Sun Storage 7110 Unified Storage System review

£8050
Price when reviewed

Sun’s new Unified Storage System (USS) portfolio aims to hit the competition hard, as these appliances come with everything included, so no optional extras. Here, we examine the entry-level 7110 – and it’s something special. Sun claims the 7000 family is the world’s first open storage solution, as all the appliances run OpenSolaris. This brings a heap of standard features to the table with support for CIFS, NFS, HTTP, FTP, NDMP and iSCSI – so you have full NAS and IP SAN functions.

There’s much more as Sun includes unlimited snapshots, integral data compression, iSCSI thin provisioning, virus scanning and even remote replication. Furthermore, along with support for RAID5 and 6 arrays you have Sun’s ZFS Hybrid storage pools, which combine fast flash memory devices and DRAM memory, plus high-capacity hard disks into a single storage entity.

Sun claims a five-minute installation, and we agree. Further configuration won’t be so swift, but that’s mainly due to the number of features. You start with a local or network connection to the appliance’s CLI, where you simply need to configure the primary network interface and secure administrative access. Next, head to the well-designed web interface and a wizard where you configure each of the data ports.

The concepts used here are unusual since each of the four Gigabit ports are classed as devices, which are used to create datalinks. These can comprise a single device but may also represent an LACP team or a VLAN membership and, once created, are assigned to interfaces that provide IP configuration and addressing. Interfaces can also represent IPMP (IP multipath) groups, allowing IP addresses on failed datalinks to be migrated to others maintained in a pool. Next up is storage pool configuration where you view all your RAID options, see what impact each will have on availability, capacity and performance, and then make your choice.

You present your storage to the network as file system shares and decide how they’re to be made available. Each file system and iSCSI LUN must be a member of a project, which is used to group shares together and apply common settings. These include quotas, reserved disk pool space, access controls, one of four data-compression algorithms, and LUN volume sizes. You then decide which protocols the project will make available for its shares and you can enable NFS, CIFS, HTTP, FTP and iSCSI.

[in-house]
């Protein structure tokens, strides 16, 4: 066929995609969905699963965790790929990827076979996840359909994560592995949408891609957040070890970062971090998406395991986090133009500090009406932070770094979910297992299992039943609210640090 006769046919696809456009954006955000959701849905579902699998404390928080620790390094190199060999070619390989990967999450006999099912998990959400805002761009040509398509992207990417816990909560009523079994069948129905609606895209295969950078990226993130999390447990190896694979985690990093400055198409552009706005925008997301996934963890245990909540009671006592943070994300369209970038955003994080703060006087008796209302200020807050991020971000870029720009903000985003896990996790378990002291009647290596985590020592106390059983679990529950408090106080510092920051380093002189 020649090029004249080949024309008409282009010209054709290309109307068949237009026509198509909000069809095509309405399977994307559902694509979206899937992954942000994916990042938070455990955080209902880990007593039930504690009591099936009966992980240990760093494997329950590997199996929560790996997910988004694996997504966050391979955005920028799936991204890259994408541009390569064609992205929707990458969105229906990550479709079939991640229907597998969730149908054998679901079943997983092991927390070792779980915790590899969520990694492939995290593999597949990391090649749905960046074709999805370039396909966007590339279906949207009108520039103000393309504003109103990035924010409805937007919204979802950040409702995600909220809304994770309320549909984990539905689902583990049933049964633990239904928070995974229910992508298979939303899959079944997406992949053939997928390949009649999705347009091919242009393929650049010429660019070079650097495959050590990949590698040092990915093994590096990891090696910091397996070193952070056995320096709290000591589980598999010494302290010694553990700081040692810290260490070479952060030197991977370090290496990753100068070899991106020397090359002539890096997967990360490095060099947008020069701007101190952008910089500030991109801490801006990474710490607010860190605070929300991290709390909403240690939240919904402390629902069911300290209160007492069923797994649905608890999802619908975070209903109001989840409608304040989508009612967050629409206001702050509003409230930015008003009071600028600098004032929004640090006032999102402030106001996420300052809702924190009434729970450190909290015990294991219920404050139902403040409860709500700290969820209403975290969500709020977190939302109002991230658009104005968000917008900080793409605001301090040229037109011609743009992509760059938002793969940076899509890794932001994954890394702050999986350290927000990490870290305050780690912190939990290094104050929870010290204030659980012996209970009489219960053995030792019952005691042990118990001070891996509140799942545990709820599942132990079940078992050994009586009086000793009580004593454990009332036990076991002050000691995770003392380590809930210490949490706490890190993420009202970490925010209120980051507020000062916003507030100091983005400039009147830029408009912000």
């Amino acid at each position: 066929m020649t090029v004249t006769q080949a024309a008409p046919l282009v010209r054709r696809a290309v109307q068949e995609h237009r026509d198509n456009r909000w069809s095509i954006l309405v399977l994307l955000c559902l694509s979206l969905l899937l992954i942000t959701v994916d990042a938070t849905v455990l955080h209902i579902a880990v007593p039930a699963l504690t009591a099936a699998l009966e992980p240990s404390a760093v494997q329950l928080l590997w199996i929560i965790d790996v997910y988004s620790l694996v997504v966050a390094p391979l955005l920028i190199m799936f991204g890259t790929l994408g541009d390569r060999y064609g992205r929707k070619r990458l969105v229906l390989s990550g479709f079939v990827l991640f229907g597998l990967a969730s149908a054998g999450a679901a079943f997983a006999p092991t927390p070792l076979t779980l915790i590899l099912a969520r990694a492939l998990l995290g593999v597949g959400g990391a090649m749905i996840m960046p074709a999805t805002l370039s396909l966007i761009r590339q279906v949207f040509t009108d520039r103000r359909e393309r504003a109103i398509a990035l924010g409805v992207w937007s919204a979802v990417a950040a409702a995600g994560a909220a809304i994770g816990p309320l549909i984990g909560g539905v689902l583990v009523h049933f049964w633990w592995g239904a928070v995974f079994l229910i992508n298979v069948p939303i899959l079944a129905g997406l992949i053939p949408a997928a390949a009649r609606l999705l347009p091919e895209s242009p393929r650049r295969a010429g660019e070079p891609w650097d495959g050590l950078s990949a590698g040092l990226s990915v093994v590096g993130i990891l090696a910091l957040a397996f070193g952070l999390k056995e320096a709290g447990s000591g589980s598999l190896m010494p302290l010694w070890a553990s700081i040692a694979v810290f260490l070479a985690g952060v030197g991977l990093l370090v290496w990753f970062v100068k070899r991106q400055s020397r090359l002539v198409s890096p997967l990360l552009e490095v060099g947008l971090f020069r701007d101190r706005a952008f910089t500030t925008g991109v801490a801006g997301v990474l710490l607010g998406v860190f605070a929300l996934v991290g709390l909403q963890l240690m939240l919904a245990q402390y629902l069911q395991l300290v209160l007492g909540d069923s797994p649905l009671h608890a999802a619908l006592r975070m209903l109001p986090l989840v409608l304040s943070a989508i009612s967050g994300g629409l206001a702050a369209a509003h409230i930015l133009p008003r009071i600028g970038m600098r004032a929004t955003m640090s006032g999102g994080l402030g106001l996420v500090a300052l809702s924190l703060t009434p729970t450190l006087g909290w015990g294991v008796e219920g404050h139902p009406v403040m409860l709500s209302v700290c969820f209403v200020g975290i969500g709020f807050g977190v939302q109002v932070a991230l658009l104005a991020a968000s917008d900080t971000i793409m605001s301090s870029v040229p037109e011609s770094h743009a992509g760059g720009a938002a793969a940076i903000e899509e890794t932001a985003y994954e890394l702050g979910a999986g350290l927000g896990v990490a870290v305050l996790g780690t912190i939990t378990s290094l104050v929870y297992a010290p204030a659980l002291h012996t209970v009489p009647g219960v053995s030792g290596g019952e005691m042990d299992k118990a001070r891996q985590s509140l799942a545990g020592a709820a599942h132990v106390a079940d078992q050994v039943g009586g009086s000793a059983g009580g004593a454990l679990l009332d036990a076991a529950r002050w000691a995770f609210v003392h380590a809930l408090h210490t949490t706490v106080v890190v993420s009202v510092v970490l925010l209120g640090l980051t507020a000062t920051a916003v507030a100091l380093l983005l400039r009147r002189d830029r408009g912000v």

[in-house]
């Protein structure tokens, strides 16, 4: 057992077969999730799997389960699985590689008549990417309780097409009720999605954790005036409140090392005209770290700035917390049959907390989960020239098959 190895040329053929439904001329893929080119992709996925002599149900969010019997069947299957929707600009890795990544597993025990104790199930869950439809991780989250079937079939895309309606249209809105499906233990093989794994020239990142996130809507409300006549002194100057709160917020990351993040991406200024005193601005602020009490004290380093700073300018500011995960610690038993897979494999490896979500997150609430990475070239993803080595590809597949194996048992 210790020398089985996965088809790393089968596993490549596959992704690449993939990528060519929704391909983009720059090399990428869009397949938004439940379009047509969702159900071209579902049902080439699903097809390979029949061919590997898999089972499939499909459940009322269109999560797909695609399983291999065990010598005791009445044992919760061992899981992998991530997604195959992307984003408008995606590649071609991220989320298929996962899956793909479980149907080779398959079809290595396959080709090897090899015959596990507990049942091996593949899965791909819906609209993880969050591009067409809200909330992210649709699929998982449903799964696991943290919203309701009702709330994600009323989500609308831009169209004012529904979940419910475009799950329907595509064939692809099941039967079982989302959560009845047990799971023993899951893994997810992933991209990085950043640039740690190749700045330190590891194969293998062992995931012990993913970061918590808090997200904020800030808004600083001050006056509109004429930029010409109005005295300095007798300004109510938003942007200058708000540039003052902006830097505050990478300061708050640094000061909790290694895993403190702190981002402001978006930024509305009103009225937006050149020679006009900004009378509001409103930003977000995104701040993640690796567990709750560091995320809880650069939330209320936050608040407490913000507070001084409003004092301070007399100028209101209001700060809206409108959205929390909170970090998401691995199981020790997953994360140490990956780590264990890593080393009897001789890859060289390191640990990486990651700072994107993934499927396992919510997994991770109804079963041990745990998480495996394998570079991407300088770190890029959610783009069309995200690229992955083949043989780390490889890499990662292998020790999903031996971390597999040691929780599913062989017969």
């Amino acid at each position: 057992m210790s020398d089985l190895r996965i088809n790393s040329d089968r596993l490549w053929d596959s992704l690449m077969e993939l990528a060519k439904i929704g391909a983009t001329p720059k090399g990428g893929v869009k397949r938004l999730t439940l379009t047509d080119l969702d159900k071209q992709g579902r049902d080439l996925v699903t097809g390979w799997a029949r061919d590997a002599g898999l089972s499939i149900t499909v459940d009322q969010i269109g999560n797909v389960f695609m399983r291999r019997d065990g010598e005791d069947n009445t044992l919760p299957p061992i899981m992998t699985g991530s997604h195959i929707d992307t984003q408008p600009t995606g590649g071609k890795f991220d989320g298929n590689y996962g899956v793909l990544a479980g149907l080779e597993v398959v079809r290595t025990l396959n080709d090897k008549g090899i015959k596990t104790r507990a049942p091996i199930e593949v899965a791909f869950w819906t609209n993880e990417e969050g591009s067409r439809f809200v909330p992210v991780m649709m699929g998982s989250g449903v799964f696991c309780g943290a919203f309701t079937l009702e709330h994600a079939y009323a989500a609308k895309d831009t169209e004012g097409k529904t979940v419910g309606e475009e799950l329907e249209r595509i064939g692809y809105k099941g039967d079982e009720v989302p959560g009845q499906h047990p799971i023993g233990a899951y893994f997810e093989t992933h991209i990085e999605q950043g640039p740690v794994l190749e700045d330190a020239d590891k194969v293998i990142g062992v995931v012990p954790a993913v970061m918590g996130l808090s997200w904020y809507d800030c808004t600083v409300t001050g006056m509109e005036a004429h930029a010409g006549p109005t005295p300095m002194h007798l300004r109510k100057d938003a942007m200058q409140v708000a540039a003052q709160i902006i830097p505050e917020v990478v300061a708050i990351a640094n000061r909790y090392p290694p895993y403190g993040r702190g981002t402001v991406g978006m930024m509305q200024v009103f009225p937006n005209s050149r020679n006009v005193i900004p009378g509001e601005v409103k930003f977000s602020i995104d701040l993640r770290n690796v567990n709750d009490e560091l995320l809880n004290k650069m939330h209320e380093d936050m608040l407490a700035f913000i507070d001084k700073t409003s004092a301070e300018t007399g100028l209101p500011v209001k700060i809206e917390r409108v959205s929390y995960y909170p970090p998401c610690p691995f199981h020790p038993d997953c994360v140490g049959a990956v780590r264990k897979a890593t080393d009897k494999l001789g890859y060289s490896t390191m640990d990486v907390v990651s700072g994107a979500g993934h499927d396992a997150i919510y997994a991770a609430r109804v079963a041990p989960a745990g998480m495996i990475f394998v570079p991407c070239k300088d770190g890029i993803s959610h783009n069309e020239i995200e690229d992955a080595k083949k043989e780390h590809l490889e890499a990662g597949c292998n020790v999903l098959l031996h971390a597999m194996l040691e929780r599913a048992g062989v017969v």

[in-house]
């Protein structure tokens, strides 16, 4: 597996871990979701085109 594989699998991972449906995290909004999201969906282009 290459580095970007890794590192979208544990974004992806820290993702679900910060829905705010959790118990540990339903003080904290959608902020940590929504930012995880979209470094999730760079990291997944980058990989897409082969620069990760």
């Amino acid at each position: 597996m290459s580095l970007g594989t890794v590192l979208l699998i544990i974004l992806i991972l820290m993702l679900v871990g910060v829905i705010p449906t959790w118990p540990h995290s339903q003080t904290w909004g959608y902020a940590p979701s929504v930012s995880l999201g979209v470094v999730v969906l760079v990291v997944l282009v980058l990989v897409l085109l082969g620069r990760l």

For CIFS access you can either use workgroup mode or AD and, along with NFS, HTTP and FTP, decide whether read or read/write access is allowed. When creating a LUN for a project the appliance automatically assigns an IQN to it, and from the main iSCSI service menu you can activate CHAP authentication and define an iSNS server.

The 7110 proved quick, with Iometer reporting a speedy 112MB/sec raw read throughput for one iSCSI target. Running Iometer on two servers, each logged in to different data ports and dedicated targets, saw a cumulative speed of 134MB/sec showing contention for resources.

Real-world speeds for iSCSI were good, as copying a 2.52GB video returned read and write speeds of 89MB/sec and 76MB/sec. FTP was even faster with the FileZilla client reporting read and write speeds of 99MB/sec and 86MB/sec using the same test file.

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Snapshots are read-only copies of projects, so all its member fileshares will be included. These can be taken manually or scheduled at intervals of minutes, hours, days or weeks. You can hide the snapshots or make them visible, decide how many should be kept, perform rollbacks using selected snapshots, and clone them so they appear as new writable shares.

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